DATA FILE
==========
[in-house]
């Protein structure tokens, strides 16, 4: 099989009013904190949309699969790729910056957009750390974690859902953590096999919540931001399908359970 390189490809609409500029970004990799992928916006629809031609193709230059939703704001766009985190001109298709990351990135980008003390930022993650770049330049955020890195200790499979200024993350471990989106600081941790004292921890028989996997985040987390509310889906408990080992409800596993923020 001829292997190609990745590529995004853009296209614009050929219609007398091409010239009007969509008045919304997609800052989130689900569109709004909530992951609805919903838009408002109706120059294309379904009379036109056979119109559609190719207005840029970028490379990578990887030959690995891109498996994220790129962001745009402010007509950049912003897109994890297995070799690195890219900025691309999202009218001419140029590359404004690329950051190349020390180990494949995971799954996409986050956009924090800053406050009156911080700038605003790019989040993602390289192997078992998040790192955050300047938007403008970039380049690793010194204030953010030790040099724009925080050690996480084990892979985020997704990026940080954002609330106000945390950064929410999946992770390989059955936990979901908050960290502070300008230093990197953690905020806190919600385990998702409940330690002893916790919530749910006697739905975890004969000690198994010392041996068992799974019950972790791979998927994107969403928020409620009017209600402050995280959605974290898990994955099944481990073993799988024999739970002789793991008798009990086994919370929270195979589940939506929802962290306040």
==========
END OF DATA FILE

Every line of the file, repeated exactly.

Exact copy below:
[in-house]
């Protein structure tokens, strides 16, 4: 099989009013904190949309699969790729910056957009750390974690859902953590096999919540931001399908359970 390189490809609409500029970004990799992928916006629809031609193709230059939703704001766009985190001109298709990351990135980008003390930022993650770049330049955020890195200790499979200024993350471990989106600081941790004292921890028989996997985040987390509310889906408990080992409800596993923020 001829292997190609990745590529995004853009296209614009050929219609007398091409010239009007969509008045919304997609800052989130689900569109709004909530992951609805919903838009408002109706120059294309379904009379036109056979119109559609190719207005840029970028490379990578990887030959690995891109498996994220790129962001745009402010007509950049912003897109994890297995070799690195890219900025691309999202009218001419140029590359404004690329950051190349020390180990494949995971799954996409986050956009924090800053406050009156911080700038605003790019989040993602390289192997078992998040790192955050300047938007403008970039380049690793010194204030953010030790040099724009925080050690996480084990892979985020997704990026940080954002609330106000945390950064929410999946992770390989059955936990979901908050960290502070300008230093990197953690905020806190919600385990998702409940330690002893916790919530749910006697739905975890004969000690198994010392041996068992799974019950972790791979998927994107969403928020409620009017209600402050995280959605974290898990994955099944481990073993799988024999739970002789793991008798009990086994919370929270195979589940939506929802962290306040």